The answer came with Supreme Leader Khamenei’s letter of condolence. “With the loss of Hashemi, I know no other personality with whom I had such a common and long-term experience in the peaks and valleys of this historic era.” Although acknowledging differences of opinion, Khamenei also assured everyone that even the “temptations of devils which were seriously and arduously trying to take advantage of those differences of opinion in recent years, could never influence his deep individual affection for humble me.” His website has since led with a “rest in peace, old friend and companion” message with photos of “59 years of friendship.”
IRIB got the message. Hashemi Rafsanjani is back on television. Even Ahmad Khatami, the cantankerous Tehran Friday Prayer leader, called for using Rafsanjani’s burial as an occasion to show unity to the world. Surely the oft-mentioned Persian lament that Iranians suddenly show love and reverence for the departed applies in this case.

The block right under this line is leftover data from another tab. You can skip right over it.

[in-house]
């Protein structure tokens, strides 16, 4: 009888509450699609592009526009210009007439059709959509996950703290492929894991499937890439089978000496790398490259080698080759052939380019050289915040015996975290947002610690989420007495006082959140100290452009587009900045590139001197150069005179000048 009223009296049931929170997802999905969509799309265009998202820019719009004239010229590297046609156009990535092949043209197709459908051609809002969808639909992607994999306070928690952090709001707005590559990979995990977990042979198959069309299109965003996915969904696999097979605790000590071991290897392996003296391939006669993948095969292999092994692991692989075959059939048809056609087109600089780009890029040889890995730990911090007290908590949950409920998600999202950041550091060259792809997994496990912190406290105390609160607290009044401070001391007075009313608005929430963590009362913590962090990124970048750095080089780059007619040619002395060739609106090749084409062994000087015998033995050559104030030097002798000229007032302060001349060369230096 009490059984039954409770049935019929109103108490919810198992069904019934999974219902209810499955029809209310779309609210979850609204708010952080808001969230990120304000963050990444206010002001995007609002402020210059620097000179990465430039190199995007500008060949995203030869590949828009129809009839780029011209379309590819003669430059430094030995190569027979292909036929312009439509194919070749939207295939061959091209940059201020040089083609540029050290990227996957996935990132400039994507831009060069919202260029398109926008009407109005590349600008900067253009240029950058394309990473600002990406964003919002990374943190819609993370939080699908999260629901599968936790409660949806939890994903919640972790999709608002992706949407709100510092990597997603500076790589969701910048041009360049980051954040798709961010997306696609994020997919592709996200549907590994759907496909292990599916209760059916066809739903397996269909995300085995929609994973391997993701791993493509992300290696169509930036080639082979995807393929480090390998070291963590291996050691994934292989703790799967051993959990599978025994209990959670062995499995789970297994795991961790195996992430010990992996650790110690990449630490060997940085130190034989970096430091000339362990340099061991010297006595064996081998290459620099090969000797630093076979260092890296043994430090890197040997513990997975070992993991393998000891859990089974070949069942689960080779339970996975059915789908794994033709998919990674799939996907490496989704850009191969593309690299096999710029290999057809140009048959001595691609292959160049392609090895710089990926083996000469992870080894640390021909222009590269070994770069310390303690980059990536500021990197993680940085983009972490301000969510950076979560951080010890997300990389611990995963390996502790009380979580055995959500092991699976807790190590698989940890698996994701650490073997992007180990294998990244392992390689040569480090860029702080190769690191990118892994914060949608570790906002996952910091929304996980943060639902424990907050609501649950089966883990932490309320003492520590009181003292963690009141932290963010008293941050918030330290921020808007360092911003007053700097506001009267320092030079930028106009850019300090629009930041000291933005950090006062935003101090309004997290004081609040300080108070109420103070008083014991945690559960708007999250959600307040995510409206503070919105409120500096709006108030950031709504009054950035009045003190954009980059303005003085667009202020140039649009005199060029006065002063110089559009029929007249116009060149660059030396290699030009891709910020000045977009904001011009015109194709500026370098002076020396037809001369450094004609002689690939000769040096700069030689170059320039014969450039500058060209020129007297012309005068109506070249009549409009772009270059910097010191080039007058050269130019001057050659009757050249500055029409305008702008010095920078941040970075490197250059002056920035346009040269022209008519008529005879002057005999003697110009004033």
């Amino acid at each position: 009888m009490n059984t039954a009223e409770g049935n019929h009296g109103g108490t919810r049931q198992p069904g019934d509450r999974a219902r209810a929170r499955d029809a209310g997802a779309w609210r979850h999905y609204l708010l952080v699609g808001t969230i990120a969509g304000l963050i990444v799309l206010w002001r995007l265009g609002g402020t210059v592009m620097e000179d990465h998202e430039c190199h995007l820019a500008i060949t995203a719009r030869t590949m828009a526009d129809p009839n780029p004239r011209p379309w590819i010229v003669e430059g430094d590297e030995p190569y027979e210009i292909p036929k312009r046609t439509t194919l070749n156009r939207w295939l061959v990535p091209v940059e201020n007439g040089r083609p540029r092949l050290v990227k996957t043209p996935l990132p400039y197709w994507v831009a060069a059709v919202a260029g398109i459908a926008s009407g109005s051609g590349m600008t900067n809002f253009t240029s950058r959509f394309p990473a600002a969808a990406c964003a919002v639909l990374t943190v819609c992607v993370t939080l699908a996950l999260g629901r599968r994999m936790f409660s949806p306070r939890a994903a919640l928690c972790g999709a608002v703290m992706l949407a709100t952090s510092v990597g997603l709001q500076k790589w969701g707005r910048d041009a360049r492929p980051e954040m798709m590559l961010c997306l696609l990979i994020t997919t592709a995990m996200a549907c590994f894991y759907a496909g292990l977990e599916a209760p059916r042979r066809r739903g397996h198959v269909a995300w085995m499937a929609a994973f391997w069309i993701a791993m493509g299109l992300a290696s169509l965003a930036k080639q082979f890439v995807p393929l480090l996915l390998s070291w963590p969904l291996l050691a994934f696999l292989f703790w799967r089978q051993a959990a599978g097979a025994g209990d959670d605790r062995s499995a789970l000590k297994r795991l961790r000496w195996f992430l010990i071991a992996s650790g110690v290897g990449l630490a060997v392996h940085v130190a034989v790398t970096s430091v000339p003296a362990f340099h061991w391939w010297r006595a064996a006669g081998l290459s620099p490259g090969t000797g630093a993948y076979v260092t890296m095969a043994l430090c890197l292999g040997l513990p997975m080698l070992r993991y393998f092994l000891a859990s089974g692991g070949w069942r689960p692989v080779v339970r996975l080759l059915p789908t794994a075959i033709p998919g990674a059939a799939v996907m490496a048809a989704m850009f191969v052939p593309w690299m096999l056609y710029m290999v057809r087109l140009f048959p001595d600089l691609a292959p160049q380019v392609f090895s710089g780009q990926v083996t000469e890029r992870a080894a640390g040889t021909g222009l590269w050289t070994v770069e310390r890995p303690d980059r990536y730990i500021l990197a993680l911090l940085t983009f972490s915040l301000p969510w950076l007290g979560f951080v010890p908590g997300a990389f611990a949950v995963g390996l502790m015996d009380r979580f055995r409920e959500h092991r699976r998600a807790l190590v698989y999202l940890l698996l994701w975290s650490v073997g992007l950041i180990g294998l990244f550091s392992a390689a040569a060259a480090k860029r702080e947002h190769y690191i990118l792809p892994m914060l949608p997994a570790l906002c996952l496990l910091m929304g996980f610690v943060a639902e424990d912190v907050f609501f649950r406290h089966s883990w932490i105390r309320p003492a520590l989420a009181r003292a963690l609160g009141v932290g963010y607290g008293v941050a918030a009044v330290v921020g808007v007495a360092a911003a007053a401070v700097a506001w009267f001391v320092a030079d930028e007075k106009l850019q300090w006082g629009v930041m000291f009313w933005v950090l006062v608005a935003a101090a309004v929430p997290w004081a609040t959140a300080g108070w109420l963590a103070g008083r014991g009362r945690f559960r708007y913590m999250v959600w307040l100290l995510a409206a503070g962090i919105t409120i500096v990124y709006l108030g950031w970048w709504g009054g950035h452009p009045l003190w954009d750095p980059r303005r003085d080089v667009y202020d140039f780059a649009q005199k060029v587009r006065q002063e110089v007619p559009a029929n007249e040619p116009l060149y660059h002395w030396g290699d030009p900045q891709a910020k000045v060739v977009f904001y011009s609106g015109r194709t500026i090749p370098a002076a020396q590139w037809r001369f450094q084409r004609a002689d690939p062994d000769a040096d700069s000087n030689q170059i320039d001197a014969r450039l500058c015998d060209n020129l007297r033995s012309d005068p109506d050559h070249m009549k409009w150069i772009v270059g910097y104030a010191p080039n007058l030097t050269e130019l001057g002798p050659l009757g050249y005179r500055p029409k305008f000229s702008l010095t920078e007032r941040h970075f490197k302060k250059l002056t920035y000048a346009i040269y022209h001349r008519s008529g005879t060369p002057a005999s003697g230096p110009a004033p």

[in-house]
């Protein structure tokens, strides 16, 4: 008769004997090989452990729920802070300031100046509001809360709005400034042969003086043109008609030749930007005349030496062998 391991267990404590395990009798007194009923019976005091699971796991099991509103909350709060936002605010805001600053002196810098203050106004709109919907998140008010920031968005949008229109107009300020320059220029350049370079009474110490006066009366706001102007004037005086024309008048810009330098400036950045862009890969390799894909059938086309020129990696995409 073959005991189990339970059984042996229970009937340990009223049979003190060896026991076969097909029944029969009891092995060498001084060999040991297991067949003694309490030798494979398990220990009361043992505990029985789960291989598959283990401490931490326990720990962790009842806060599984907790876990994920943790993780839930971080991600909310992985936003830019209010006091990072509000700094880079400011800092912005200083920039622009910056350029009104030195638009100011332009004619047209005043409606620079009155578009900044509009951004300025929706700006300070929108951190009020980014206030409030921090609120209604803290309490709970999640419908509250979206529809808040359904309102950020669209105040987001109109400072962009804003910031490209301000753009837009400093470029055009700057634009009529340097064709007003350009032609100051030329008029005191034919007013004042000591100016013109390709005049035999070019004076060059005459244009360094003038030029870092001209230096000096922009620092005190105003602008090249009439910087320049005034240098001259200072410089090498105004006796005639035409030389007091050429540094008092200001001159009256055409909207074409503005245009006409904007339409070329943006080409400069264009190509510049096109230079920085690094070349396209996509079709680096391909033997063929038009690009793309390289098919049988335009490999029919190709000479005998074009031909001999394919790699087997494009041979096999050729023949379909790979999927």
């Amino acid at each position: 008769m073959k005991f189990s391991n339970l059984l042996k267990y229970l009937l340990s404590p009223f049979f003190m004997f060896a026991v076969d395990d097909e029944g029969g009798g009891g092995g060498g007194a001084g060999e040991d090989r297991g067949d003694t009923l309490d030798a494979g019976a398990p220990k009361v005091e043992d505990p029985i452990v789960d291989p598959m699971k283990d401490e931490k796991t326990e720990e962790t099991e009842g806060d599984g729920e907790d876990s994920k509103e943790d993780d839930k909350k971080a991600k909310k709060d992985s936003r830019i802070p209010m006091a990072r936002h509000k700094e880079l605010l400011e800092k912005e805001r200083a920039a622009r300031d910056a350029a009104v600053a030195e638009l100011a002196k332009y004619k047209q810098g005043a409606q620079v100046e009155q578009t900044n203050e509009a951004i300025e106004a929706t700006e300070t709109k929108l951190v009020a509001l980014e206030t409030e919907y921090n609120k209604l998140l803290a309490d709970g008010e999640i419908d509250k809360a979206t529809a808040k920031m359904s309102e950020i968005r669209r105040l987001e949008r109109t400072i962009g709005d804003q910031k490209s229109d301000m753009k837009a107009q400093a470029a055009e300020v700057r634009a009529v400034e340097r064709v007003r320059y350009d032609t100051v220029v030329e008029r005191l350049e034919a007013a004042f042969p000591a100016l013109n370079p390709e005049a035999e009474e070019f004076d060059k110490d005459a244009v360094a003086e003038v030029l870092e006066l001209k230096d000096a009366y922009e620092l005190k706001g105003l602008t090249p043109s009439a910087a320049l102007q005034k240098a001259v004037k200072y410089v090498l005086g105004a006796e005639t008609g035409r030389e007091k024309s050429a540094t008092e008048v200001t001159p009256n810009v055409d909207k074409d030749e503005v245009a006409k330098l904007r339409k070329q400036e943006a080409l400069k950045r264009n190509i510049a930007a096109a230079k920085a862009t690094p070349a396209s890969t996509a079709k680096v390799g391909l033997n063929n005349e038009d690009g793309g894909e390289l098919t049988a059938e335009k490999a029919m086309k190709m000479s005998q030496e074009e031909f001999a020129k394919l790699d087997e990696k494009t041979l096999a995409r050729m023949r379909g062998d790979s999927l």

A Mixed Record
But Hashemi Rafsanjani is no ordinary departed. He leaves a complicated legacy that will undoubtedly remain unsettled for decades to come, if ever. He was not only an avid practitioner of a sometimes muddled, top-down economic development program in the post-war reconstruction period but also the most influential person in a particularly violent period in the life of the Islamic Republic. My gentle brother-in-law was imprisoned, severely tortured, and forced into a bogus televised confession for signing a critical letter to then-president Hashemi Rafsanjani about the state of the country. He was not the only one. Others were killed or assassinated both inside and outside of Iran during his presidency, although the extent of Rafsanjani’s direct involvement continues to be debated.